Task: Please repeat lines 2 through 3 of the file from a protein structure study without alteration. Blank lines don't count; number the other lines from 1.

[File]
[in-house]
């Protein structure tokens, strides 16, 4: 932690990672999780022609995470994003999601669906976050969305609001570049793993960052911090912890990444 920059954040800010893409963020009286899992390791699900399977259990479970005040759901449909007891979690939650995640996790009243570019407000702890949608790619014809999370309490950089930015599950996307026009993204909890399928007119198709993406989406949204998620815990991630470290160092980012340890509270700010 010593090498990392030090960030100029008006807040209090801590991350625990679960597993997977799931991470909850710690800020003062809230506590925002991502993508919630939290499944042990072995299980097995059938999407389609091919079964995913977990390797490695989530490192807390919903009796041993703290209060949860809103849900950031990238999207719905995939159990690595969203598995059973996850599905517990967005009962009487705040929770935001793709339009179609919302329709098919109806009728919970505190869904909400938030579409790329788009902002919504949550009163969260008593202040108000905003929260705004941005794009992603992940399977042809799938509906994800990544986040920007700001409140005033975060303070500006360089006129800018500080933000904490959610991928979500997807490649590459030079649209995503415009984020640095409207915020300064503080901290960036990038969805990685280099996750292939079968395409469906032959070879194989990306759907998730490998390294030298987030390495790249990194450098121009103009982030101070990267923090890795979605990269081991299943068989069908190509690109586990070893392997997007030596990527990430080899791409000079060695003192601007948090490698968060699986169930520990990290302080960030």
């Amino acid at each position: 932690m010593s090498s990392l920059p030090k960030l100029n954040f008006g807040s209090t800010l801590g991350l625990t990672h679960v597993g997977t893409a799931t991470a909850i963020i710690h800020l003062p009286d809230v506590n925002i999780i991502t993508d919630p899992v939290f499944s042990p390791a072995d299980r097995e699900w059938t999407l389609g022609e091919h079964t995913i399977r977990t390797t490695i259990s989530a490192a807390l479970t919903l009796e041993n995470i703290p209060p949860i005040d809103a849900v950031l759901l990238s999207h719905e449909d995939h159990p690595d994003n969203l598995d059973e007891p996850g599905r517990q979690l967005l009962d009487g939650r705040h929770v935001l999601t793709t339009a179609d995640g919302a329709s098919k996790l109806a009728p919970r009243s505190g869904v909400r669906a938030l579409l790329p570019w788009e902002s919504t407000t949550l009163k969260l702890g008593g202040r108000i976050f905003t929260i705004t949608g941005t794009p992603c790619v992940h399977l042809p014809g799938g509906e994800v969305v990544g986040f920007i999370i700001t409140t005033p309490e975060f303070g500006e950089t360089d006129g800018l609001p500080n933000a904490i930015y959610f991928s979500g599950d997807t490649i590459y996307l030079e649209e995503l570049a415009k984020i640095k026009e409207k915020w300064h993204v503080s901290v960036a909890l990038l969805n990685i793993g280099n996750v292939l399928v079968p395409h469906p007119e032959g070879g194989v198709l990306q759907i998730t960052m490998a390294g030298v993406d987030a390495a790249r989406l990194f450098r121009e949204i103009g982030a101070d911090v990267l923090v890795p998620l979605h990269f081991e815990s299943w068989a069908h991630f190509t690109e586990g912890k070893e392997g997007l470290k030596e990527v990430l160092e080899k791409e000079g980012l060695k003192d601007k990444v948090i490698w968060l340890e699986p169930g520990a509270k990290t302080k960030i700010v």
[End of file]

């Protein structure tokens, strides 16, 4: 932690990672999780022609995470994003999601669906976050969305609001570049793993960052911090912890990444 920059954040800010893409963020009286899992390791699900399977259990479970005040759901449909007891979690939650995640996790009243570019407000702890949608790619014809999370309490950089930015599950996307026009993204909890399928007119198709993406989406949204998620815990991630470290160092980012340890509270700010 010593090498990392030090960030100029008006807040209090801590991350625990679960597993997977799931991470909850710690800020003062809230506590925002991502993508919630939290499944042990072995299980097995059938999407389609091919079964995913977990390797490695989530490192807390919903009796041993703290209060949860809103849900950031990238999207719905995939159990690595969203598995059973996850599905517990967005009962009487705040929770935001793709339009179609919302329709098919109806009728919970505190869904909400938030579409790329788009902002919504949550009163969260008593202040108000905003929260705004941005794009992603992940399977042809799938509906994800990544986040920007700001409140005033975060303070500006360089006129800018500080933000904490959610991928979500997807490649590459030079649209995503415009984020640095409207915020300064503080901290960036990038969805990685280099996750292939079968395409469906032959070879194989990306759907998730490998390294030298987030390495790249990194450098121009103009982030101070990267923090890795979605990269081991299943068989069908190509690109586990070893392997997007030596990527990430080899791409000079060695003192601007948090490698968060699986169930520990990290302080960030």
């Amino acid at each position: 932690m010593s090498s990392l920059p030090k960030l100029n954040f008006g807040s209090t800010l801590g991350l625990t990672h679960v597993g997977t893409a799931t991470a909850i963020i710690h800020l003062p009286d809230v506590n925002i999780i991502t993508d919630p899992v939290f499944s042990p390791a072995d299980r097995e699900w059938t999407l389609g022609e091919h079964t995913i399977r977990t390797t490695i259990s989530a490192a807390l479970t919903l009796e041993n995470i703290p209060p949860i005040d809103a849900v950031l759901l990238s999207h719905e449909d995939h159990p690595d994003n969203l598995d059973e007891p996850g599905r517990q979690l967005l009962d009487g939650r705040h929770v935001l999601t793709t339009a179609d995640g919302a329709s098919k996790l109806a009728p919970r009243s505190g869904v909400r669906a938030l579409l790329p570019w788009e902002s919504t407000t949550l009163k969260l702890g008593g202040r108000i976050f905003t929260i705004t949608g941005t794009p992603c790619v992940h399977l042809p014809g799938g509906e994800v969305v990544g986040f920007i999370i700001t409140t005033p309490e975060f303070g500006e950089t360089d006129g800018l609001p500080n933000a904490i930015y959610f991928s979500g599950d997807t490649i590459y996307l030079e649209e995503l570049a415009k984020i640095k026009e409207k915020w300064h993204v503080s901290v960036a909890l990038l969805n990685i793993g280099n996750v292939l399928v079968p395409h469906p007119e032959g070879g194989v198709l990306q759907i998730t960052m490998a390294g030298v993406d987030a390495a790249r989406l990194f450098r121009e949204i103009g982030a101070d911090v990267l923090v890795p998620l979605h990269f081991e815990s299943w068989a069908h991630f190509t690109e586990g912890k070893e392997g997007l470290k030596e990527v990430l160092e080899k791409e000079g980012l060695k003192d601007k990444v948090i490698w968060l340890e699986p169930g520990a509270k990290t302080k960030i700010v």